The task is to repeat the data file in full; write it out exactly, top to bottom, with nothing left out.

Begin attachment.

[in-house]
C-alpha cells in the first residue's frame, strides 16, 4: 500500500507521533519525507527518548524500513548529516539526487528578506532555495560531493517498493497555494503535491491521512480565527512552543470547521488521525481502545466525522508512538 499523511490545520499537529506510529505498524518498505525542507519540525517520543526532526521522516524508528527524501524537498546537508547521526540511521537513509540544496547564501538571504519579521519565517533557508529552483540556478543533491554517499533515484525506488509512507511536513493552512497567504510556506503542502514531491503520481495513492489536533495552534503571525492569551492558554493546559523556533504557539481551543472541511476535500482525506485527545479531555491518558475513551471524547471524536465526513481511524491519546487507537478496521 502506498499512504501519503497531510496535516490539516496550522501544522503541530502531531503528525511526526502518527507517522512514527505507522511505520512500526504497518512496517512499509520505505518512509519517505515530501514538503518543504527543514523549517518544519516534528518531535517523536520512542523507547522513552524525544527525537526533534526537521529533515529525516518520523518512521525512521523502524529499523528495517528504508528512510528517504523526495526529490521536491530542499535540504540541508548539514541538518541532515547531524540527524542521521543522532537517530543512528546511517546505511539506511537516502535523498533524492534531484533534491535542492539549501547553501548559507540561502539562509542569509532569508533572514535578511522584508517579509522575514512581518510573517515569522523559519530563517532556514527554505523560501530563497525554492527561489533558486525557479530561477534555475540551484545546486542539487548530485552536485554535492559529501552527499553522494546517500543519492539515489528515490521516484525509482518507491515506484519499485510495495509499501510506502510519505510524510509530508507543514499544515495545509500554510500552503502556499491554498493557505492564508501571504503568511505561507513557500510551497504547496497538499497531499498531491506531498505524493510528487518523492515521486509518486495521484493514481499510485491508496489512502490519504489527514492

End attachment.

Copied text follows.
[in-house]
C-alpha cells in the first residue's frame, strides 16, 4: 500500500507521533519525507527518548524500513548529516539526487528578506532555495560531493517498493497555494503535491491521512480565527512552543470547521488521525481502545466525522508512538 499523511490545520499537529506510529505498524518498505525542507519540525517520543526532526521522516524508528527524501524537498546537508547521526540511521537513509540544496547564501538571504519579521519565517533557508529552483540556478543533491554517499533515484525506488509512507511536513493552512497567504510556506503542502514531491503520481495513492489536533495552534503571525492569551492558554493546559523556533504557539481551543472541511476535500482525506485527545479531555491518558475513551471524547471524536465526513481511524491519546487507537478496521 502506498499512504501519503497531510496535516490539516496550522501544522503541530502531531503528525511526526502518527507517522512514527505507522511505520512500526504497518512496517512499509520505505518512509519517505515530501514538503518543504527543514523549517518544519516534528518531535517523536520512542523507547522513552524525544527525537526533534526537521529533515529525516518520523518512521525512521523502524529499523528495517528504508528512510528517504523526495526529490521536491530542499535540504540541508548539514541538518541532515547531524540527524542521521543522532537517530543512528546511517546505511539506511537516502535523498533524492534531484533534491535542492539549501547553501548559507540561502539562509542569509532569508533572514535578511522584508517579509522575514512581518510573517515569522523559519530563517532556514527554505523560501530563497525554492527561489533558486525557479530561477534555475540551484545546486542539487548530485552536485554535492559529501552527499553522494546517500543519492539515489528515490521516484525509482518507491515506484519499485510495495509499501510506502510519505510524510509530508507543514499544515495545509500554510500552503502556499491554498493557505492564508501571504503568511505561507513557500510551497504547496497538499497531499498531491506531498505524493510528487518523492515521486509518486495521484493514481499510485491508496489512502490519504489527514492